Today on NPR I heard something that crystallized where we stand in a world we have sought and obtained some control over the natural world. Okay, it is nice not to be as vulnerable as we used to be to weather, fire, predators, and the like, but think what the implications of this really are.
Somewhere (I didn't catch the location), there is a rare variety of warbler that inhabits a particular woodland, and that place only. It was declining rapidly, so the Forest Service did some research some years back and found that cowbirds, those parasitic creatures that lay eggs in other bird's nest and push out the eggs of the bird who made the nest in the first place, were to blame for the decline. So the forest service began smothering cowbirds in large numbers.
That helped a little. The population of the warblers didn't fall, but it didn't rise either. So the Forest Service realized that the problem was with the ecosystem itself. The warbler lived in a forest that would naturally burn yearly, causing new trees to come up following the fires. But humans had been so effective in preventing forest fires that now there were old trees only in the forest. So the warblers declined.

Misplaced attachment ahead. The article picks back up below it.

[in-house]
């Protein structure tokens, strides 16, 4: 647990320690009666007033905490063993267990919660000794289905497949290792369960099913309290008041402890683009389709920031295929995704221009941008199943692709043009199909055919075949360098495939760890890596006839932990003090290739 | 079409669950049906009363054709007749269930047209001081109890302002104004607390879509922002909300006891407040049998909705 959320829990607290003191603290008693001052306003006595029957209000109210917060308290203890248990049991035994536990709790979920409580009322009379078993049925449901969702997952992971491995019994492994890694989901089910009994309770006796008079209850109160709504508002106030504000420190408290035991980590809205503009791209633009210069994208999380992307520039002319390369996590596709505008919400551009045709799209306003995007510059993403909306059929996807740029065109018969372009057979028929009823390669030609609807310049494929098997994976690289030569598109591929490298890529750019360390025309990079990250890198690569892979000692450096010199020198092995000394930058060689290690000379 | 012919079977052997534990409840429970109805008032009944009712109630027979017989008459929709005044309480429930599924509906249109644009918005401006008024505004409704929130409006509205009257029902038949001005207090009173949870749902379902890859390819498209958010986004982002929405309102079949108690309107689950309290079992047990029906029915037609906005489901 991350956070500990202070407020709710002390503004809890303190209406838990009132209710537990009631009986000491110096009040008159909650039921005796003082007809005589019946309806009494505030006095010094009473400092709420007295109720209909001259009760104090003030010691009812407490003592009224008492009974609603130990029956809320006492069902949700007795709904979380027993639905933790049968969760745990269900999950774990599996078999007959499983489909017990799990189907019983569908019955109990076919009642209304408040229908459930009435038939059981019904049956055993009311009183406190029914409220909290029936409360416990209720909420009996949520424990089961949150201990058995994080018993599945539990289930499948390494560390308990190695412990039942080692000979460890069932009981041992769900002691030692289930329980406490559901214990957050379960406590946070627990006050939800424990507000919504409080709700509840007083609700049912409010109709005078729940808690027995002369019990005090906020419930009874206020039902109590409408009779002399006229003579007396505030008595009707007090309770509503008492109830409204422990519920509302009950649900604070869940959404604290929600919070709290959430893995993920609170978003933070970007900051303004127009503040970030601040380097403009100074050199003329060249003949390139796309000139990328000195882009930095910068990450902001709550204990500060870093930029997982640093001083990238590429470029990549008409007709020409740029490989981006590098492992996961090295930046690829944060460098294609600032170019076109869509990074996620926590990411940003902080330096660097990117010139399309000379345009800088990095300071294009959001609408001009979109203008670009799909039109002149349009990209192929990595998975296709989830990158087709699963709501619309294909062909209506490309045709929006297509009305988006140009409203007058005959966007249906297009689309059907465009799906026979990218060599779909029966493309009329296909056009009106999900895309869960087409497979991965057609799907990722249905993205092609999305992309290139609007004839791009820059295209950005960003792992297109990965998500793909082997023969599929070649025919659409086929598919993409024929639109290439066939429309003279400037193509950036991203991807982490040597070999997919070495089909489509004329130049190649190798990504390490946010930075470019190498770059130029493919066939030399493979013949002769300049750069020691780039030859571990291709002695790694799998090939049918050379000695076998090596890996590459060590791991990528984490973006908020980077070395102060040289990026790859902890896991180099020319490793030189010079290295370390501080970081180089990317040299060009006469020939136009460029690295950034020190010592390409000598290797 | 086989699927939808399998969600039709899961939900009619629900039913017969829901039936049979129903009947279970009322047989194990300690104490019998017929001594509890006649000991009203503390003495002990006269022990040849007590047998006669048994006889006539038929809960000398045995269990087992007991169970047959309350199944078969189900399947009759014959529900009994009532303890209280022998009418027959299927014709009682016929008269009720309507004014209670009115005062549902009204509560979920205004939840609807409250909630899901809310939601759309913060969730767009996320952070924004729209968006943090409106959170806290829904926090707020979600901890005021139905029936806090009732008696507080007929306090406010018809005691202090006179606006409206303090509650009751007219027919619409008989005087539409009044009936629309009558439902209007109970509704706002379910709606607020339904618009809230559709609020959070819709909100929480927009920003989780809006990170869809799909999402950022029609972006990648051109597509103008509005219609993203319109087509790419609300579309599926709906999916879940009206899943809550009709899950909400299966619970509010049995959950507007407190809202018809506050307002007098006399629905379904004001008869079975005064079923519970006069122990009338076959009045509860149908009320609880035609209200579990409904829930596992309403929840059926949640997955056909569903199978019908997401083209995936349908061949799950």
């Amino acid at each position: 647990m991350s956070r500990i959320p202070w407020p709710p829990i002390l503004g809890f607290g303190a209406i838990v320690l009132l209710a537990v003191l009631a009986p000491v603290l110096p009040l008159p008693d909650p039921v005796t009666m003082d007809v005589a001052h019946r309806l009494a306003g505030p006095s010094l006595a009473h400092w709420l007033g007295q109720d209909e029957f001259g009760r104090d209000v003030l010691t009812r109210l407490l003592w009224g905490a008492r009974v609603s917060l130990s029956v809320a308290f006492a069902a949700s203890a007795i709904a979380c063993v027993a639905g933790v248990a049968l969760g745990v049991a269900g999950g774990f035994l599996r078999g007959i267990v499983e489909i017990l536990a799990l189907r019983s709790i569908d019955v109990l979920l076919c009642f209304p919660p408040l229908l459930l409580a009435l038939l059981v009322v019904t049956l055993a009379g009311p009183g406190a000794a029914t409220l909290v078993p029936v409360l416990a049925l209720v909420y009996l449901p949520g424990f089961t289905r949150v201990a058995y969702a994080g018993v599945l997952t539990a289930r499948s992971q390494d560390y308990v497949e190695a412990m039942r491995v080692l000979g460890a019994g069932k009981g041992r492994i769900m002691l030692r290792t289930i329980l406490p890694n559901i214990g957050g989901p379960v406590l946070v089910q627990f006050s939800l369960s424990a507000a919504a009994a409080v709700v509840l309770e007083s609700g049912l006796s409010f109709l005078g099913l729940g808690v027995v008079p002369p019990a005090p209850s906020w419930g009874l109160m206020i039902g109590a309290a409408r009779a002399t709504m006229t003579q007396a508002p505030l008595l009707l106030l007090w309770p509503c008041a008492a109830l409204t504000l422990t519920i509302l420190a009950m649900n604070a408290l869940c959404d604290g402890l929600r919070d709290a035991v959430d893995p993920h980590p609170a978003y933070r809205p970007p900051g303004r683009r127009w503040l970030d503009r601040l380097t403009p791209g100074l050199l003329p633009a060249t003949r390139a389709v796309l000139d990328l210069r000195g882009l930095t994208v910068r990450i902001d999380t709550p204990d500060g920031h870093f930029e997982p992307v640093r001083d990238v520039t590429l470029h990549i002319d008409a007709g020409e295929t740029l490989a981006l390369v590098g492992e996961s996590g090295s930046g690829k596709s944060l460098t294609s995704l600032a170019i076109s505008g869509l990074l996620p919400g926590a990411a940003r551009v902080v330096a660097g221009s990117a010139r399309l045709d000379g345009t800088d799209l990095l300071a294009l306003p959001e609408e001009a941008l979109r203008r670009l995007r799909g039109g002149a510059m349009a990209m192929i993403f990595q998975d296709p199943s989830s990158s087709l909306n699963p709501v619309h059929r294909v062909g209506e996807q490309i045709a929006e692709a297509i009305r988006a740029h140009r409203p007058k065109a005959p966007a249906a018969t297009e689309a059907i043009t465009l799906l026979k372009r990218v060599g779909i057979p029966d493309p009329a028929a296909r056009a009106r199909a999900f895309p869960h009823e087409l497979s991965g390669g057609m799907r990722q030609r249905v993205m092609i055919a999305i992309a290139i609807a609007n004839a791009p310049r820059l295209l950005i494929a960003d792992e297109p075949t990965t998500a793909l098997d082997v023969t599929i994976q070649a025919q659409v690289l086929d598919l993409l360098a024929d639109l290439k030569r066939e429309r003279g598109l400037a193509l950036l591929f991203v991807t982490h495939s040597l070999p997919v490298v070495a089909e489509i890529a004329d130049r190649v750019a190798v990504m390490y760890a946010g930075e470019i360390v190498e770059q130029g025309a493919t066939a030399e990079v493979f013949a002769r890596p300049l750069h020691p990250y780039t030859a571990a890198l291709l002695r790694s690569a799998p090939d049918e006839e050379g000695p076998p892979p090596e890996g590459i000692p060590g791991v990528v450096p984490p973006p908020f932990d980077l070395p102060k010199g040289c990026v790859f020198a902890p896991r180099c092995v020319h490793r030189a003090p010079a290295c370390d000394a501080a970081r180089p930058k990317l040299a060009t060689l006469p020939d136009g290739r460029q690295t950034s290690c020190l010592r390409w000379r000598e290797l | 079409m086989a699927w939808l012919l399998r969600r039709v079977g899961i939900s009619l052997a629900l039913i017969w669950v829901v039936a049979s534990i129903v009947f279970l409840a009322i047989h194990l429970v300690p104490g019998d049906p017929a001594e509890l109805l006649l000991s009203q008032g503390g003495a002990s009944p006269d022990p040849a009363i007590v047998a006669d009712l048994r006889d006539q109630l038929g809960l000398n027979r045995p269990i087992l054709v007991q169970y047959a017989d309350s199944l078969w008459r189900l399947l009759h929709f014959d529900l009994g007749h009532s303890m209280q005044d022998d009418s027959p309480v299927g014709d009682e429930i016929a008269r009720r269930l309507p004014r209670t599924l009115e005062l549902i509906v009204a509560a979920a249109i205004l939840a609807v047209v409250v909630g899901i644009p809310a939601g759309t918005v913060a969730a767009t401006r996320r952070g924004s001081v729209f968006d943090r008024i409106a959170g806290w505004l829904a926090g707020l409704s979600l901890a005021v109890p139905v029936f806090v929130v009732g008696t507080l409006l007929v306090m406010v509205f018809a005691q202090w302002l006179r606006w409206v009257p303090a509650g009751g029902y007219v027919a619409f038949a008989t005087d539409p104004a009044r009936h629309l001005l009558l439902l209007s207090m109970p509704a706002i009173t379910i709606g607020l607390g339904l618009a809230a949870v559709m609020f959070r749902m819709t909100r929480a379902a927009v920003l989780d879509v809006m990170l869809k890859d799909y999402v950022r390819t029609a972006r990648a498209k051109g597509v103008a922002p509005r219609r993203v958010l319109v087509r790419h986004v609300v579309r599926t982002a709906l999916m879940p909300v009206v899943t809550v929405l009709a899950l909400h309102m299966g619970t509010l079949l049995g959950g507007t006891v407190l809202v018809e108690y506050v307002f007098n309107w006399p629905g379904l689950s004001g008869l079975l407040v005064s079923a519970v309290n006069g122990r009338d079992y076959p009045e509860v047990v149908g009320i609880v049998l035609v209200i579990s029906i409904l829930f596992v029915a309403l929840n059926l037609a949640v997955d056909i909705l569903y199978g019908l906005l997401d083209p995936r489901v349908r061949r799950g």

The Forest Service, sure in its ability to play God, or at least Nature, lit a "controlled burn," but it had been so many years since there had been a fire that there was a lot of fuel there. Thousands of acres burned, and a person died, causing local residents to turn against the Forest Service.
But odd thing... it worked. After the trees began to grow back, the warblers flourished! However, the Forest Service now has to keep killing cowbirds and burning the forest in a controlled way indefinitely in order to preserve the species and the ecosystem.
The people living in the area asked whether it was all worth it. Was a species worth a man's life? It isn't such an easy question to answer, is it?